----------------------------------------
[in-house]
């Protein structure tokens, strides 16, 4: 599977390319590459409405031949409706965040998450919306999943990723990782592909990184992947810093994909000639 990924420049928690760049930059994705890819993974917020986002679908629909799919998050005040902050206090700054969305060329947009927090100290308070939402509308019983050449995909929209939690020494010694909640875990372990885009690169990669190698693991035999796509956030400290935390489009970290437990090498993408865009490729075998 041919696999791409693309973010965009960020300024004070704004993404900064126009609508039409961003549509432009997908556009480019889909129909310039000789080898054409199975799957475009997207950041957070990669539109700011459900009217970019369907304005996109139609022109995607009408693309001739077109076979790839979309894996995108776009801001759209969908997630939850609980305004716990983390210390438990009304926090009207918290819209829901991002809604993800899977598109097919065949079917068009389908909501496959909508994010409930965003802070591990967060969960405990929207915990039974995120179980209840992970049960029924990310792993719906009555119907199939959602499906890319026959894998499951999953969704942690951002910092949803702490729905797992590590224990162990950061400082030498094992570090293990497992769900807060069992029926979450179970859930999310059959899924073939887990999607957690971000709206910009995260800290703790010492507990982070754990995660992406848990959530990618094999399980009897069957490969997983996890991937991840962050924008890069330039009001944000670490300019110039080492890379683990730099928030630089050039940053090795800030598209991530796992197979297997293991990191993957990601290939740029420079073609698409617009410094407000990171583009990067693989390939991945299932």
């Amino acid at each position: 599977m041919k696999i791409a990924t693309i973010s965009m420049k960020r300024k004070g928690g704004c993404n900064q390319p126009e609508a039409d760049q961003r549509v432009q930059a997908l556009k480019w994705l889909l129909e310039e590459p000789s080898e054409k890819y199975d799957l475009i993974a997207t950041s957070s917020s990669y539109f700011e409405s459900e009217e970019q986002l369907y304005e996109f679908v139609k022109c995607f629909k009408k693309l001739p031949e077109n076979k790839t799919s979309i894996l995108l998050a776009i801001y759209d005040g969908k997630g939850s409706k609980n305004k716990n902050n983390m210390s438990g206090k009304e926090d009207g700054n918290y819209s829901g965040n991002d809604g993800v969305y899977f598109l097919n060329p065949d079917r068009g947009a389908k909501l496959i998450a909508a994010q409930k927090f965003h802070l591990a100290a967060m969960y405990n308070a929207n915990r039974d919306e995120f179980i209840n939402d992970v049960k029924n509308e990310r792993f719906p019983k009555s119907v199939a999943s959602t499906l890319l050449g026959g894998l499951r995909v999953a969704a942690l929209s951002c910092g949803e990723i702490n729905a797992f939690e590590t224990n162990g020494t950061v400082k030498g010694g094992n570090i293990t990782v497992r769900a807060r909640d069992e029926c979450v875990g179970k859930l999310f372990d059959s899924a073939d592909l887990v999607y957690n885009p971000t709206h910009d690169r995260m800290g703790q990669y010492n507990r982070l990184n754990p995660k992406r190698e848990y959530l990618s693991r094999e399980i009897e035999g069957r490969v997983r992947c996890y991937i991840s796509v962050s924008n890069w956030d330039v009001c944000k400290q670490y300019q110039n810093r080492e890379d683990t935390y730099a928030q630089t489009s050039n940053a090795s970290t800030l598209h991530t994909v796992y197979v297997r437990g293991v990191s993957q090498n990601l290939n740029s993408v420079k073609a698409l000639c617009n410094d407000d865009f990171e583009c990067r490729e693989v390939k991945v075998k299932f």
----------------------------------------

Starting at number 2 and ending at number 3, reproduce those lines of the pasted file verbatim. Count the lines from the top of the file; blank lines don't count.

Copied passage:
């Protein structure tokens, strides 16, 4: 599977390319590459409405031949409706965040998450919306999943990723990782592909990184992947810093994909000639 990924420049928690760049930059994705890819993974917020986002679908629909799919998050005040902050206090700054969305060329947009927090100290308070939402509308019983050449995909929209939690020494010694909640875990372990885009690169990669190698693991035999796509956030400290935390489009970290437990090498993408865009490729075998 041919696999791409693309973010965009960020300024004070704004993404900064126009609508039409961003549509432009997908556009480019889909129909310039000789080898054409199975799957475009997207950041957070990669539109700011459900009217970019369907304005996109139609022109995607009408693309001739077109076979790839979309894996995108776009801001759209969908997630939850609980305004716990983390210390438990009304926090009207918290819209829901991002809604993800899977598109097919065949079917068009389908909501496959909508994010409930965003802070591990967060969960405990929207915990039974995120179980209840992970049960029924990310792993719906009555119907199939959602499906890319026959894998499951999953969704942690951002910092949803702490729905797992590590224990162990950061400082030498094992570090293990497992769900807060069992029926979450179970859930999310059959899924073939887990999607957690971000709206910009995260800290703790010492507990982070754990995660992406848990959530990618094999399980009897069957490969997983996890991937991840962050924008890069330039009001944000670490300019110039080492890379683990730099928030630089050039940053090795800030598209991530796992197979297997293991990191993957990601290939740029420079073609698409617009410094407000990171583009990067693989390939991945299932």
């Amino acid at each position: 599977m041919k696999i791409a990924t693309i973010s965009m420049k960020r300024k004070g928690g704004c993404n900064q390319p126009e609508a039409d760049q961003r549509v432009q930059a997908l556009k480019w994705l889909l129909e310039e590459p000789s080898e054409k890819y199975d799957l475009i993974a997207t950041s957070s917020s990669y539109f700011e409405s459900e009217e970019q986002l369907y304005e996109f679908v139609k022109c995607f629909k009408k693309l001739p031949e077109n076979k790839t799919s979309i894996l995108l998050a776009i801001y759209d005040g969908k997630g939850s409706k609980n305004k716990n902050n983390m210390s438990g206090k009304e926090d009207g700054n918290y819209s829901g965040n991002d809604g993800v969305y899977f598109l097919n060329p065949d079917r068009g947009a389908k909501l496959i998450a909508a994010q409930k927090f965003h802070l591990a100290a967060m969960y405990n308070a929207n915990r039974d919306e995120f179980i209840n939402d992970v049960k029924n509308e990310r792993f719906p019983k009555s119907v199939a999943s959602t499906l890319l050449g026959g894998l499951r995909v999953a969704a942690l929209s951002c910092g949803e990723i702490n729905a797992f939690e590590t224990n162990g020494t950061v400082k030498g010694g094992n570090i293990t990782v497992r769900a807060r909640d069992e029926c979450v875990g179970k859930l999310f372990d059959s899924a073939d592909l887990v999607y957690n885009p971000t709206h910009d690169r995260m800290g703790q990669y010492n507990r982070l990184n754990p995660k992406r190698e848990y959530l990618s693991r094999e399980i009897e035999g069957r490969v997983r992947c996890y991937i991840s796509v962050s924008n890069w956030d330039v009001c944000k400290q670490y300019q110039n810093r080492e890379d683990t935390y730099a928030q630089t489009s050039n940053a090795s970290t800030l598209h991530t994909v796992y197979v297997r437990g293991v990191s993957q090498n990601l290939n740029s993408v420079k073609a698409l000639c617009n410094d407000d865009f990171e583009c990067r490729e693989v390939k991945v075998k299932f």